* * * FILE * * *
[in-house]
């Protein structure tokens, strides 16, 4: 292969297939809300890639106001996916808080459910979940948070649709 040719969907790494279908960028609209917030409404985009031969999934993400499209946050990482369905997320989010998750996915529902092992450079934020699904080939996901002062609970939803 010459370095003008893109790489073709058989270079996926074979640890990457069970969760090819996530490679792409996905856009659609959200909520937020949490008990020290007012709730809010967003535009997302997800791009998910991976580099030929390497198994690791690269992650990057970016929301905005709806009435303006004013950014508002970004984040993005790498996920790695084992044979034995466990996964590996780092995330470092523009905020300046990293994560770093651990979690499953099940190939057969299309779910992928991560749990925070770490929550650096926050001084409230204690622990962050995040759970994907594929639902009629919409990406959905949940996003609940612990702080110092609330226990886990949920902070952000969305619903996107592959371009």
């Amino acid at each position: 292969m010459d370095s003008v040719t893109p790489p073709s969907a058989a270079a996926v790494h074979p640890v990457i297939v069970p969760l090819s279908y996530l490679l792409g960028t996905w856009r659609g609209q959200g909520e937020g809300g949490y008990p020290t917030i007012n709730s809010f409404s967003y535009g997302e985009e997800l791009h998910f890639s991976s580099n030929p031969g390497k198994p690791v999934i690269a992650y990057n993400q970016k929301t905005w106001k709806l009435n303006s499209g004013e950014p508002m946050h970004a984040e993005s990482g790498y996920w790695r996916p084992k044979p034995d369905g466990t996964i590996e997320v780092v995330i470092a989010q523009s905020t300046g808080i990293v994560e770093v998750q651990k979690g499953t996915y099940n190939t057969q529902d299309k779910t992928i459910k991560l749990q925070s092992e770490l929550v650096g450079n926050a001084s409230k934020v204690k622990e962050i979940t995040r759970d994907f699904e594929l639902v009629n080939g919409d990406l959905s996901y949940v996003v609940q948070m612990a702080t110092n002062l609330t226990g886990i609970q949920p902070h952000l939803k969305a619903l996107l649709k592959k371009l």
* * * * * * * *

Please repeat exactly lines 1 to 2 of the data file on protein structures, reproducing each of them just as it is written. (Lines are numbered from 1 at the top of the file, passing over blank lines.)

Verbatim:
[in-house]
């Protein structure tokens, strides 16, 4: 292969297939809300890639106001996916808080459910979940948070649709 040719969907790494279908960028609209917030409404985009031969999934993400499209946050990482369905997320989010998750996915529902092992450079934020699904080939996901002062609970939803 010459370095003008893109790489073709058989270079996926074979640890990457069970969760090819996530490679792409996905856009659609959200909520937020949490008990020290007012709730809010967003535009997302997800791009998910991976580099030929390497198994690791690269992650990057970016929301905005709806009435303006004013950014508002970004984040993005790498996920790695084992044979034995466990996964590996780092995330470092523009905020300046990293994560770093651990979690499953099940190939057969299309779910992928991560749990925070770490929550650096926050001084409230204690622990962050995040759970994907594929639902009629919409990406959905949940996003609940612990702080110092609330226990886990949920902070952000969305619903996107592959371009």